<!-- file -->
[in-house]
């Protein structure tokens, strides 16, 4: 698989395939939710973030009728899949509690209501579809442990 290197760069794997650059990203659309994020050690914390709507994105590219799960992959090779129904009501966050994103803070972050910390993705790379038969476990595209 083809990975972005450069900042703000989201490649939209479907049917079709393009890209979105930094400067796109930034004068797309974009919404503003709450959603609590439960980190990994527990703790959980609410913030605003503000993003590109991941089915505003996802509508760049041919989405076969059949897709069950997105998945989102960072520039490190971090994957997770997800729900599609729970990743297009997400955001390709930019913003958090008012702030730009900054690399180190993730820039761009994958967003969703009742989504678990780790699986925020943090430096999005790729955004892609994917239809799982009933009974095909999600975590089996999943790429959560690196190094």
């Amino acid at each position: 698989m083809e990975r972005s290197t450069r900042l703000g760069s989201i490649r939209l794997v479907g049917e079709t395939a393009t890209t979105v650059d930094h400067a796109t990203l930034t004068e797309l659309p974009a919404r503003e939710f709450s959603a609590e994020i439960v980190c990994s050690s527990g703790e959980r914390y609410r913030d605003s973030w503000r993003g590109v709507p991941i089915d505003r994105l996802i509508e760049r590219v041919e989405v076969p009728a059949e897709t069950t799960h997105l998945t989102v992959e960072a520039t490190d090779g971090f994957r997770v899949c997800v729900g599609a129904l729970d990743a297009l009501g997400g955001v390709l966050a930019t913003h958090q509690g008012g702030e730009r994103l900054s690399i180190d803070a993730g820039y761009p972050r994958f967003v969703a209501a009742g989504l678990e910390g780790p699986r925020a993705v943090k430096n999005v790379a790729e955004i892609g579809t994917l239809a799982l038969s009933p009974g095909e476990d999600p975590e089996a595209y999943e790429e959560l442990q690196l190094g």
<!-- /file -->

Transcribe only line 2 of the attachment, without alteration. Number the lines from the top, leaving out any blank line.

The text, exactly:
């Protein structure tokens, strides 16, 4: 698989395939939710973030009728899949509690209501579809442990 290197760069794997650059990203659309994020050690914390709507994105590219799960992959090779129904009501966050994103803070972050910390993705790379038969476990595209 083809990975972005450069900042703000989201490649939209479907049917079709393009890209979105930094400067796109930034004068797309974009919404503003709450959603609590439960980190990994527990703790959980609410913030605003503000993003590109991941089915505003996802509508760049041919989405076969059949897709069950997105998945989102960072520039490190971090994957997770997800729900599609729970990743297009997400955001390709930019913003958090008012702030730009900054690399180190993730820039761009994958967003969703009742989504678990780790699986925020943090430096999005790729955004892609994917239809799982009933009974095909999600975590089996999943790429959560690196190094």